How Qatar’s cows show growing resistance to Saudi-led boycott


The Baladna farm is the most prominent example of Qatar’s push for self-sufficiency.

Three times a day, the Holstein cows on this dairy farm north of Doha placidly step onto a circular platform to get hooked up to automated milking tubes.

Afterward, they get sprayed with cool water and go back to one of the 40 state-of-the-art barns where misting and cooling systems keep the summer temperature at roughly 82 degrees, well below the brutal 110 degrees it is outside on Qatar’s scrubland.

The cows, about 20,000 of them, rest on beds of cooled sand. They do everything but yoga, joked Saba Mohd N.M. Al Fadala, the farm’s public relations director highlighting the comfortable conditions.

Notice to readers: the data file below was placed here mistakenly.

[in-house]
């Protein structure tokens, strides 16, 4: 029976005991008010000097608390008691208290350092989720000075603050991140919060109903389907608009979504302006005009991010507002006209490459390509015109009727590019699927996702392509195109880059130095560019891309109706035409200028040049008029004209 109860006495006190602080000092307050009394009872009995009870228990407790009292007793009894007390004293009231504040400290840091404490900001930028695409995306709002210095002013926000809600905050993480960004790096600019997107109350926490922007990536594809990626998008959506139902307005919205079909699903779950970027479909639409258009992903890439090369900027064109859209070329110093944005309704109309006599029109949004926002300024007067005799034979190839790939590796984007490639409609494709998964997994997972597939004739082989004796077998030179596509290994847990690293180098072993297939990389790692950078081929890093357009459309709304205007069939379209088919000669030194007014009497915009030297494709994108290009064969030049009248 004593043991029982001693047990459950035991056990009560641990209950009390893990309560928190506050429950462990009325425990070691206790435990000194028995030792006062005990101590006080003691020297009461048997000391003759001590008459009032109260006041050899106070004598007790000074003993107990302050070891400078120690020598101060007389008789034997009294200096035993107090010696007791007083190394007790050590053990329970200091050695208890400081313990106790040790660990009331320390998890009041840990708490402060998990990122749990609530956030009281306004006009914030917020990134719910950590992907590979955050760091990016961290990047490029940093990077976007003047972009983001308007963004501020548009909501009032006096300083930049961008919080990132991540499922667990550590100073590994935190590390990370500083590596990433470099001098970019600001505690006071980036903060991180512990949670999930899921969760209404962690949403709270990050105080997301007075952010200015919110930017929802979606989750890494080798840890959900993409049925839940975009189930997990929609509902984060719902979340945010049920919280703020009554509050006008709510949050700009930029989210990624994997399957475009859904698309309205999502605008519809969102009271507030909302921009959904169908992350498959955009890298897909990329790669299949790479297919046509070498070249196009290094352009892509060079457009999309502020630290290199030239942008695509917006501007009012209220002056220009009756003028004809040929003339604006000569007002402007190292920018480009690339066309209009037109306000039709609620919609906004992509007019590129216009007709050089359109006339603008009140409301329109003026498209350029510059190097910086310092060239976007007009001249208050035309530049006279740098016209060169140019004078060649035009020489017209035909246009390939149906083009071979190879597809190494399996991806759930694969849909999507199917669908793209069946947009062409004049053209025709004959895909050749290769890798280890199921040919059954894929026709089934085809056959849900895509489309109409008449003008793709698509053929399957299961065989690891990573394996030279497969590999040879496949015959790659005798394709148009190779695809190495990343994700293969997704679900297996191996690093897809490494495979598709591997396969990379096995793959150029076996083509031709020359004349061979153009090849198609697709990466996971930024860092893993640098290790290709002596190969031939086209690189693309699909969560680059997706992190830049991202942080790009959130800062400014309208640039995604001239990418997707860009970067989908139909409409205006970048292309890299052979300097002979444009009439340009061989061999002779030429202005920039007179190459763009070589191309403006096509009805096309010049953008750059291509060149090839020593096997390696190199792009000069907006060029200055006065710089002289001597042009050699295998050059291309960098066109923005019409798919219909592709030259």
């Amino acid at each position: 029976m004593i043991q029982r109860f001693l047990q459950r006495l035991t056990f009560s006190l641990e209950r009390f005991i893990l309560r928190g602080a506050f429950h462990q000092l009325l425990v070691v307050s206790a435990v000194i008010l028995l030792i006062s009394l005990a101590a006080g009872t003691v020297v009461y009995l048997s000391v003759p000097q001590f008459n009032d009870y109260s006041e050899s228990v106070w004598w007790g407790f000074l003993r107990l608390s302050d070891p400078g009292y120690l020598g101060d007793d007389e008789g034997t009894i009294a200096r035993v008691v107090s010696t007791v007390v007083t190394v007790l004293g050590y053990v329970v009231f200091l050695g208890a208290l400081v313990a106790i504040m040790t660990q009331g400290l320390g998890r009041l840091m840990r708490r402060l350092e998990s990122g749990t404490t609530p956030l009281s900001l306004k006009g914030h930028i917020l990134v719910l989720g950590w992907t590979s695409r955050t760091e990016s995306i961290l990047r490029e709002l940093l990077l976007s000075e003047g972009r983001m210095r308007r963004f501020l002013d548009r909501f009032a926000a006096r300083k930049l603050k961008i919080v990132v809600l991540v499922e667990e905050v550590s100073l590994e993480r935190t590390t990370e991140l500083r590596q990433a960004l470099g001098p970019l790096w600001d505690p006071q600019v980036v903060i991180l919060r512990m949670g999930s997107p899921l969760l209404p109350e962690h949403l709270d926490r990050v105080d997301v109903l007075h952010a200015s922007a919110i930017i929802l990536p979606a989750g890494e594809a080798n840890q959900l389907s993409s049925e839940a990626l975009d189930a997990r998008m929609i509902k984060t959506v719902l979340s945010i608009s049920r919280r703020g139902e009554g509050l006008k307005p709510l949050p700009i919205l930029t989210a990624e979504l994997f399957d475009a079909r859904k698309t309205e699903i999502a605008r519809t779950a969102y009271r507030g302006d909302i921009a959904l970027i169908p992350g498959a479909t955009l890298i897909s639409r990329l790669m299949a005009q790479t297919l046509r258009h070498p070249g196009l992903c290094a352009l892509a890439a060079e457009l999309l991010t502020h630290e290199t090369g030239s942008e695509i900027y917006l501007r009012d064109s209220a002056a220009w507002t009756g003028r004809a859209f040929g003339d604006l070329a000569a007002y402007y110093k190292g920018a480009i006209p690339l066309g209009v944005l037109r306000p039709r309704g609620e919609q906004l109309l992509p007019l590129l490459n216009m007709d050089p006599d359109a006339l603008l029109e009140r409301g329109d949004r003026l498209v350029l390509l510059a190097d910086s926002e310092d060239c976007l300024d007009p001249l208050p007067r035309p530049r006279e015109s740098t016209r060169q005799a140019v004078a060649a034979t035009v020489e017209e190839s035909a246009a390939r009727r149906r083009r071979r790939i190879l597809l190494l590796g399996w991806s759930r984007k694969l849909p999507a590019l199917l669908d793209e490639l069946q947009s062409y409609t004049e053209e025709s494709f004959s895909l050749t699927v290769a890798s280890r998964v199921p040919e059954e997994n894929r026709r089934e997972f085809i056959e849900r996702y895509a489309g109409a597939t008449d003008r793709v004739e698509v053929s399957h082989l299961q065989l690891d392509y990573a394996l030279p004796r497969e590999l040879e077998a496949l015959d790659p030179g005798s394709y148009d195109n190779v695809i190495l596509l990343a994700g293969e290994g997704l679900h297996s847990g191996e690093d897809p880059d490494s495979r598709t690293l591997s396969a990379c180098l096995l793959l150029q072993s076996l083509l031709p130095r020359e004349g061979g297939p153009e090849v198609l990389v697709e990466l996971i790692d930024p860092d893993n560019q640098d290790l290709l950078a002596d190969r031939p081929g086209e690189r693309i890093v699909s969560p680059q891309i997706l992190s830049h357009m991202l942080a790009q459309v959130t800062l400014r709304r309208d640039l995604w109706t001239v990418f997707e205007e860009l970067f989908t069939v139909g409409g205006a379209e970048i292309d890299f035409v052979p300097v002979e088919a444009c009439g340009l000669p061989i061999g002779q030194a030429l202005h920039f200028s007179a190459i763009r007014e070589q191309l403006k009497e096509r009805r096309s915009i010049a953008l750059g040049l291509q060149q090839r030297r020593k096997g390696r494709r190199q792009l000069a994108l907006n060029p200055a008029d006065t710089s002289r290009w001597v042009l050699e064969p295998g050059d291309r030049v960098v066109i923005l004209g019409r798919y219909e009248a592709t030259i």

Two years ago, none of this was here.

Qatar imported all its milk needs. But then neighboring Saudi Arabia and its regional allies declared they would blockade Qatar over disputes that included claims that Qatar supported Islamist factions such as the Muslim Brotherhood.

That left Qatar – rich in oil and natural gas – having to rethink how to get everything from construction materials to milk.

Now this farm, called Baladna, or “our country,” and its five “milking parlors” provide enough milk for the domestic market in addition to making products such as cheese and yogurt. The company has even started exporting small amounts to Oman, Yemen and Afghanistan.

“This is one of the biggest successes since the blockade,” said Adam Peffer, a Michigan native who has worked in Dubai and other countries before coming to Qatar to manage the dairy farm operations. “If there had been no blockade, this wouldn’t be here. It shows the importance of food security.”

The blockade has turned into a rallying cry for Qataris.

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